Our New Zealand holidays
New Zealand may be renowned as the adventure capital of the world, but it wouldn’t garner nearly as many accolades if it weren’t set against such stunning natural backdrops. Our holidays to New Zealand benefit those snow-tipped landscapes and the wildlife and people who live in them. You’ll stay in farms and family-run B&Bs run by hosts with amazing stories to tell and walk with Maori guides who’ll share unfiltered insights about their lives and land. Meanwhile, wildlife trips invest in conservation projects in Abel Tasman National Park and the Subantarctic Islands, making sure your impact as a wide-eyed seal seeker or penguin peeker is a positive one.
Our top New Zealand holidays
From £609023 days ex flights
Small Group Tour - North and South Island of New Zealand
Small group2023: 8 Feb, 22 Feb, 22 Mar, 5 Apr, 10 May
From £18509 days ex flights
Film locations, adventure and magical landscapes.
From NZ $1009017 days ex flights
Kaka 17 Day Small Group Tour of New Zealand
Small group2023: 9 Oct, 27 Nov, 4 Dec, 2024: 5 Jan, 22 Jan, 2 Feb, 9 Feb, 5 Mar, 19 Mar, 9 Apr
From £5599 to £5799days ex flights
An active adventure exploring the Land of the Long White Cloud
Small group2023: 28 Oct, 5 Dec, 2024: 6 Jan, 20 Jan, 17 Feb, 2 Mar
From £179010 days ex flights
Turquoise waters, mountain exploration and stunning scenery.
About our New Zealand holidays
Adventure capital of the world
Fancy a bungee jump over a river canyon? Or a skydive above a volcanic lake? Perhaps skimming within centimetres of rock walls aboard a jet boat is more your thing, or going over the highest commercially rafted waterfall in the world. Nowhere else in the world does adventure quite so well as New Zealand, or with (most of the time) such respect for the environment. The great thing about outdoor activities in New Zealand, of course, is that they’re spread around the whole country, and there is natural beauty everywhere, so you’ve no need to join the queues at the hotspots.
Maori culture in New Zealand
New Zealand’s indigenous people canoed over from Polynesia around 1250AD, long before European settlers arrived. The haka, actually a welcome rather than a war dance, may be the best-known trait of Maori culture but most parts of the country have their own iwi (tribes) happy to share with visitors tales drawn from oral folklore, and traditions including ta moko (facial tattoos), wakas (intricately carved canoes) and kaitiaki, the concept of being stewards of the land rather than owners. Key Maori cultural sites on the North Island include Hokianga harbour, the Waitangi Treaty Grounds, and the ‘living village’ of Ohinemutu near Rotorua.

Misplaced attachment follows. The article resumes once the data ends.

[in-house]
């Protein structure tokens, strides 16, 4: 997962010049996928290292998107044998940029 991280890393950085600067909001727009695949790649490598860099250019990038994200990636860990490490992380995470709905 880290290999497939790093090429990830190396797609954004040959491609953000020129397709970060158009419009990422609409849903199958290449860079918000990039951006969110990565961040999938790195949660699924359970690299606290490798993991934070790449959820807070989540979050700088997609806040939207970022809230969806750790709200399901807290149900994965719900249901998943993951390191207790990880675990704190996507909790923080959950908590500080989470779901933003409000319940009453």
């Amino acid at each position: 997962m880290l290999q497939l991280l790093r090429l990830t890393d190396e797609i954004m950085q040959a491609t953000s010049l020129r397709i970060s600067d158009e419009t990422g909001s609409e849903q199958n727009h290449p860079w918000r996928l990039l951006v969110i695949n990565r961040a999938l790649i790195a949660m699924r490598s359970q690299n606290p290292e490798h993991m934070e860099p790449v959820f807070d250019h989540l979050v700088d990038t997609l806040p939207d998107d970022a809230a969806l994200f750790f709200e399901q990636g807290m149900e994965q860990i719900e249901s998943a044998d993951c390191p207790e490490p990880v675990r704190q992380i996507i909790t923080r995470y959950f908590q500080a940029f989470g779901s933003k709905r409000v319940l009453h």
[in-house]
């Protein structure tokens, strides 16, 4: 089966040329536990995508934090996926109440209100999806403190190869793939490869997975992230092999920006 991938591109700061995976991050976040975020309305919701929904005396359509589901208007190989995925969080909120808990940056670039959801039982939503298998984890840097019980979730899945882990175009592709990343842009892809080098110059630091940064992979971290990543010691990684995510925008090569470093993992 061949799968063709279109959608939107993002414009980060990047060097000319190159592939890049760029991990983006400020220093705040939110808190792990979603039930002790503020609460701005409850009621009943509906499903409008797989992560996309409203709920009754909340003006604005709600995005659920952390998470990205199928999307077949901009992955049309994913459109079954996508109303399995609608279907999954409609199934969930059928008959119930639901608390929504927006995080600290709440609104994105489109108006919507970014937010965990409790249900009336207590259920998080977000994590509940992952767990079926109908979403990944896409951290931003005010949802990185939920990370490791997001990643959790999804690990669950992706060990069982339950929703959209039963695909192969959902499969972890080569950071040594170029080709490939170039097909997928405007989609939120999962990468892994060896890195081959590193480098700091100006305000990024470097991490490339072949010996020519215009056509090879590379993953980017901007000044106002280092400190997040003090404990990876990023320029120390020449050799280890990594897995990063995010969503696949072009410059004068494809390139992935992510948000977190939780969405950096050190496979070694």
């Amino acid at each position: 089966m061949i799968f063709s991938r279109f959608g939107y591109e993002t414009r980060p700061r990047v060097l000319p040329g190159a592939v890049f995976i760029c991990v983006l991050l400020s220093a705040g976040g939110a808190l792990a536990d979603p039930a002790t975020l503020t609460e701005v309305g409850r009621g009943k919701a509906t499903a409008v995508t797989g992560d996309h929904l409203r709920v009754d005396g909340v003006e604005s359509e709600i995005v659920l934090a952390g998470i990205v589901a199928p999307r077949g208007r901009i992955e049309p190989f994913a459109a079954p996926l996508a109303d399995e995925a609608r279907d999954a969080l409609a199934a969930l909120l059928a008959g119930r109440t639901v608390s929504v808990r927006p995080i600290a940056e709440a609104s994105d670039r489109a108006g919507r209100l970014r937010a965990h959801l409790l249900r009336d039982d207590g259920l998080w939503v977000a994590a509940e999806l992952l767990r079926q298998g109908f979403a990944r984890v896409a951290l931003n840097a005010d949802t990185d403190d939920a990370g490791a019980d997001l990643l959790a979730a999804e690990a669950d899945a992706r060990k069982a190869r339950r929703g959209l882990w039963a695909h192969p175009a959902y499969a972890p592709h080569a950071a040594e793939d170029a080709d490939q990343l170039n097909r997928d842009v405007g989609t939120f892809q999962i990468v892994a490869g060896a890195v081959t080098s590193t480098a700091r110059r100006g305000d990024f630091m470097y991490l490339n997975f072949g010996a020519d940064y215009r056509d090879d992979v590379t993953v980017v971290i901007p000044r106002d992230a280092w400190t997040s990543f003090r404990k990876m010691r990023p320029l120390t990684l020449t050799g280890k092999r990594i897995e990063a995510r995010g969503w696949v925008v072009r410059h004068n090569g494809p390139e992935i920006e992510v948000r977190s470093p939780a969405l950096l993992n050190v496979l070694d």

Fjordland in New Zealand
Carving into the southwest corner of the South Island, and dubbed by Rudyard Kipling as ‘the eighth wonder of the world’, New Zealand’s Fjordland region is wet, wild and wonderful. Only four of the 15 glacier-carved fjords can be explored on foot, with peak tramping season being summer, between December and February. Cruises are the most popular way to tour Fjordland and the best way to truly appreciate the magnificent Milford Sound. Winter sees dolphins, seals and even whales appearing, while the spring snowmelts result in torrential waterfalls. Old Rudders knew what he was talking about.
Walking holidays in New Zealand
It’s no exaggeration to say that New Zealand boasts some of the greatest walking terrain on Earth. From multi-day epics such as the famous Milford Track in Fjordland and the Karamea Track, to full-day tramps including the Tongariro Crossing, there’s no better way to experience New Zealand than by strapping on your boots and hitting the trail. Not that you need to be a super-fit, super-experienced trekker to enjoy walking here – there are many easygoing short routes that are no less attractive, and walking in New Zealand can often be combined with other activities, from catamaran cruises to kayaking or wine tasting.
Wildlife in New Zealand
Kiwis – the endangered little birds that give New Zealanders their affectionate nickname – are rarely seen, but if you want cute birds, there are three native species of penguins here, including the little blues often seen around Abel Tasman National Park. You’ll encounter marine wildlife all around, but Kaikoura, on the northeast coast of the South Island, is justly famous. The resident sperm whales are joined by humpbacks and several other species in winter, the area has a healthy population of fur seals, and it’s the best place in New Zealand for anyone wanting the unique experience of swimming with dolphins.
If you'd like to chat about New Zealand or need help finding a holiday to suit you we're very happy to help.